Can you spot a credit score myth when you see one? Survey after survey, including a 2017 MoneyTips survey, finds that people continually believe the same credit score myths. Have you fallen for these examples?
1. Checking Your Own Credit Report Drops Your Score – This myth confuses the two types of pulls on your credit report. When potential lenders pull your full credit report as part of a credit card or loan application, it's known as a "hard pull". Hard pulls can temporarily drop your credit score. They imply greater credit usage and risk, especially if you're applying for multiple lines of credit.
When you check your own report, it's a "soft pull" that does not affect your credit. Other soft pulls include requests from potential employers doing pre-employment checks or insurers/credit card companies who want to send you pre-approval offers.
"You should get your own credit report and know what's in it," advises Rod Griffin, Director of Public Education for the credit reporting agency Experian. "I check my credit scores periodically just to know where I stand and to make sure everything is okay."
You can check your credit score and read your credit report for free within minutes by joining MoneyTips.
2. Unpaid Library Fines or Traffic Tickets Can Drop Your Score – Unpaid traffic tickets and library fines are municipal court records, which are not collected by credit reporting agencies. Most tax liens and non-bankruptcy court judgments are also excluded from credit reports, thanks to recent credit reporting changes.
Unpaid bills involving borrowed funds – like credit cards, mortgages, or personal loans – will directly and significantly affect your credit score. On-time payments are the most important factor in determining your credit score. Unpaid bills that involve obligations but not direct borrowing, like cable or phone bills, affect your credit score if they become delinquent and are sold to collection agencies.
3. You Can Raise Your Credit Score by Closing Old Accounts – You'll likely drop your credit score instead because closing old accounts affects two important credit score factors.
The amount of credit you're using compared to your total credit limits, otherwise known as credit utilization, should be low to keep your credit score high. Creditors consider you a higher risk for non-payment if you're nearing your credit limits. By closing old accounts, you're lowering your total credit limit and raising credit utilization.
The average length of a credit account is also a factor. Older accounts in good standing show greater stability. By closing old accounts, you're dropping your average account age, another factor in computing your credit score.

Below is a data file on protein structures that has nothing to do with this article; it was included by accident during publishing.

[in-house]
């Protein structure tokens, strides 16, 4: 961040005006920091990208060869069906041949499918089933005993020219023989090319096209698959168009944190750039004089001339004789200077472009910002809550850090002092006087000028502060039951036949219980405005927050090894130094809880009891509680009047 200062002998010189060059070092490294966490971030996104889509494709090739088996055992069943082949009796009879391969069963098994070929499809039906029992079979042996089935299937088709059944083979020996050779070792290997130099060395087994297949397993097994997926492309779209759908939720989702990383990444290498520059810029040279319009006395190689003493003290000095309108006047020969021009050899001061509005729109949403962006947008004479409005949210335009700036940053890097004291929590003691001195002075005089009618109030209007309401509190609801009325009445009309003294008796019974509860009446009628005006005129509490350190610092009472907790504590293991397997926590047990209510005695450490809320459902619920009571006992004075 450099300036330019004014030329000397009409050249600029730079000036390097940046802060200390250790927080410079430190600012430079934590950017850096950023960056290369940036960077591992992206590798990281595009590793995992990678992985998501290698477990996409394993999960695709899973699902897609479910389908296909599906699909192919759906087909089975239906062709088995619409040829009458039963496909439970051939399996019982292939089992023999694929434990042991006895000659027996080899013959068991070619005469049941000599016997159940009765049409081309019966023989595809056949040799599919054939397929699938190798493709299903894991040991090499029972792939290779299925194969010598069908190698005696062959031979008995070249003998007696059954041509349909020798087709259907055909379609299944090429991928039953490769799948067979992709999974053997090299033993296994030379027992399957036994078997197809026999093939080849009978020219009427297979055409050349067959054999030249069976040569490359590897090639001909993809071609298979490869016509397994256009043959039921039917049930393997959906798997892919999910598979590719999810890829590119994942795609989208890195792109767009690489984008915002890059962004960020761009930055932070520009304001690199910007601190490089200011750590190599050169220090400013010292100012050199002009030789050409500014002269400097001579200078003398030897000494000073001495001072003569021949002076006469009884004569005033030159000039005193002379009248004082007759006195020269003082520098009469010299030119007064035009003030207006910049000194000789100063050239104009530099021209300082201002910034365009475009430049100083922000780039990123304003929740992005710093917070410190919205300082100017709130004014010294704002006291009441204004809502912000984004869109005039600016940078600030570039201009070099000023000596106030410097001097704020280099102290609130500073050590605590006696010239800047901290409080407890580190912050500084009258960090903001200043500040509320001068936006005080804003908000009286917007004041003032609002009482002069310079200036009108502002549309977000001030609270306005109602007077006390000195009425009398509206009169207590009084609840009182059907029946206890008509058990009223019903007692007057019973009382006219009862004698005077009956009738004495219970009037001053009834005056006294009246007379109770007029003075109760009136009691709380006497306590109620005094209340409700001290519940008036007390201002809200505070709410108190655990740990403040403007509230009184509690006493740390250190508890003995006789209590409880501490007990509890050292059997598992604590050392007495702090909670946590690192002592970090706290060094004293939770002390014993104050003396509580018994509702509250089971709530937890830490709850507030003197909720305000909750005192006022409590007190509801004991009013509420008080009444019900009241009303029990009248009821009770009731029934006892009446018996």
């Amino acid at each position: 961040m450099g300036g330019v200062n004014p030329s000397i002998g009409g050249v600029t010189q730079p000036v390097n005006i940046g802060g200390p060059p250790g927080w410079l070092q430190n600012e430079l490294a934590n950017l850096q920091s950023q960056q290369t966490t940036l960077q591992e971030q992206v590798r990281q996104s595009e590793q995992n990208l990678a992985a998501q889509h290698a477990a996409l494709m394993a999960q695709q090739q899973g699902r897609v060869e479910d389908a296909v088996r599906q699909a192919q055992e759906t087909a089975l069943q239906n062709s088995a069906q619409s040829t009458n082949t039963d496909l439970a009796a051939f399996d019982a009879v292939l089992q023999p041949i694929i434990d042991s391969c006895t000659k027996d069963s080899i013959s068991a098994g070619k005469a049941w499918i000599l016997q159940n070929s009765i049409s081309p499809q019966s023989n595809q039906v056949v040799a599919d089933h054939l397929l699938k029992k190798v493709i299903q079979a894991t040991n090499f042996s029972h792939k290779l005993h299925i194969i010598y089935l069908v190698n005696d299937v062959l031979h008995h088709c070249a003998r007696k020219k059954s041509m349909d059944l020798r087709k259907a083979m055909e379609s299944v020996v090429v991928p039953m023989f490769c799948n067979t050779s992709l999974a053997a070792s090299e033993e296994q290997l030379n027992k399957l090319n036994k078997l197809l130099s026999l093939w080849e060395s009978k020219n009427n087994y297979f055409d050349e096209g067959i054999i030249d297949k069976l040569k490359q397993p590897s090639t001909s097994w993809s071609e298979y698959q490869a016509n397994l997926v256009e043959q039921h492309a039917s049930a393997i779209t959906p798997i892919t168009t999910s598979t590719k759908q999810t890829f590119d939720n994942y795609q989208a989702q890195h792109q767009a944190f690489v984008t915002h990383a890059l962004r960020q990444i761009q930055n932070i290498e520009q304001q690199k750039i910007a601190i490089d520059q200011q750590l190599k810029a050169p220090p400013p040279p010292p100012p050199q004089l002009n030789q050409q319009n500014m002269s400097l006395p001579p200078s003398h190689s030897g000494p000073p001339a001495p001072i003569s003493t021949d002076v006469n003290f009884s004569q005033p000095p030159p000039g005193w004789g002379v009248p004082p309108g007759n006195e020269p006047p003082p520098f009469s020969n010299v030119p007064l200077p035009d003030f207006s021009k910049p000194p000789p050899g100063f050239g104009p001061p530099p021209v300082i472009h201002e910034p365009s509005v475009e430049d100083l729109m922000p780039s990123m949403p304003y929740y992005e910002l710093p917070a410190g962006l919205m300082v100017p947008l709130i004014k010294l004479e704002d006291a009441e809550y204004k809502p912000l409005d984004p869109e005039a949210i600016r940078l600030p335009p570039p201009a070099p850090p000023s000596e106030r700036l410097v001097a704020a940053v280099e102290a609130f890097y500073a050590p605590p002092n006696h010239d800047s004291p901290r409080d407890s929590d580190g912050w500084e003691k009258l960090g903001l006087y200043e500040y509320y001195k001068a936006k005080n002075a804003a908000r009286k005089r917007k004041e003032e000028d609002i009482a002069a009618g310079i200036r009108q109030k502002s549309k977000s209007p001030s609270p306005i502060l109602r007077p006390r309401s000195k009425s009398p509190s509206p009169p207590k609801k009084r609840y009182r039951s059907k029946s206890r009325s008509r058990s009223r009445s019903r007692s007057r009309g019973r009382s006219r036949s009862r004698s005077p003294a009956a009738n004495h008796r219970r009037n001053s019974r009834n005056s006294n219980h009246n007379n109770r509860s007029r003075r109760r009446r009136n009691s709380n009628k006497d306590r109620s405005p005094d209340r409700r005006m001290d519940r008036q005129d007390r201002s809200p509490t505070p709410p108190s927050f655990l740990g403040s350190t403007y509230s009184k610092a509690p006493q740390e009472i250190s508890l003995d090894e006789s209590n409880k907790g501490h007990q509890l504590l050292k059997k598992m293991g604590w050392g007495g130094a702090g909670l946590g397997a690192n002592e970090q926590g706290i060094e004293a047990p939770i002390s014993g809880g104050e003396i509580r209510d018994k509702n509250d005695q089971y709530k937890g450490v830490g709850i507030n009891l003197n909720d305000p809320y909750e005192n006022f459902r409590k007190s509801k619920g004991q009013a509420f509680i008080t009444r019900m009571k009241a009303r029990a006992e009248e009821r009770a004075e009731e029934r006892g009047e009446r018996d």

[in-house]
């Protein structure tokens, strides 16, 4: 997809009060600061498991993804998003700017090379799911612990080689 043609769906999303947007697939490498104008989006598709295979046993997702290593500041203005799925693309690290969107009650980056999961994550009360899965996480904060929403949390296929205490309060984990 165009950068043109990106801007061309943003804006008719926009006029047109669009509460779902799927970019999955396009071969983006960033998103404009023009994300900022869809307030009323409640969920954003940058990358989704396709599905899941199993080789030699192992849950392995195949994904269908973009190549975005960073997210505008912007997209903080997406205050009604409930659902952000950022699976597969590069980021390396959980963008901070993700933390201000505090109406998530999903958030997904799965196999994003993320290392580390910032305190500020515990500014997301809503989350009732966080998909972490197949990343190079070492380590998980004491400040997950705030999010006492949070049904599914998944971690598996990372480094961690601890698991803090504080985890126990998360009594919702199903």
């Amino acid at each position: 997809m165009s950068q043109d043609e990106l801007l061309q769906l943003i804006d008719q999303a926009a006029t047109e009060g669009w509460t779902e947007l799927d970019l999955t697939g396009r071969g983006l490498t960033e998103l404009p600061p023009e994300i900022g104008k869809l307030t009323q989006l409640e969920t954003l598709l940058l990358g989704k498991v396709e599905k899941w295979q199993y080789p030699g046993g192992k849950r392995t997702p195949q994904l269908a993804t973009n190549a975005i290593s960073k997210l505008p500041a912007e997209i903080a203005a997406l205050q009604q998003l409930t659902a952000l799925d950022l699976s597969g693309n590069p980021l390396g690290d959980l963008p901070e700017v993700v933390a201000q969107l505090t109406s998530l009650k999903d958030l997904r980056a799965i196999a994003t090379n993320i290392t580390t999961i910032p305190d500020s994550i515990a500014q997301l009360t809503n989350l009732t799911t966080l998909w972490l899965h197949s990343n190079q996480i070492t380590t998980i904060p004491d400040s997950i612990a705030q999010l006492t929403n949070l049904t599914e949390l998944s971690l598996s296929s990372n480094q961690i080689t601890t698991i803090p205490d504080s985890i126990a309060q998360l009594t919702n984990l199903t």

Other classic myths include thinking that income or assets affect credit scores (they don't), that credit scores and credit reports are the same (they aren't), and that having no credit cards or credit card debt means you have a good score (you'll actually have no score at all because creditors have no way to gauge how you'll handle credit).
Avoid falling for myths by understanding what credit scores are and how they're calculated. A credit score is a number calculated from the information contained in your credit report, which is a history of all your borrowing activities. Payment history, credit utilization, age of accounts, your credit mix (revolving and non-revolving accounts), credit inquiries that you make, and total debts are the main factors affecting your score. A good mix of credit, used regularly but sparingly and always paid on time, provides the best credit score.
Why should you care about credit score myths? Some credit score myths are harmless, but others can fool you into actions that actually harm your credit score, like closing old accounts. Says Griffin, "Your credit report should be a tool that works for you; it shouldn't be a mysterious thing. The same is true for credit scores."
Ignore the myth and check your credit score and your credit report frequently. Identity thieves could be setting up false accounts or making fraudulent charges – actually harming your credit score – and the fraud will go undetected if you're afraid of harming your credit score by checking. In short, what you don't know about credit scores really can hurt you.
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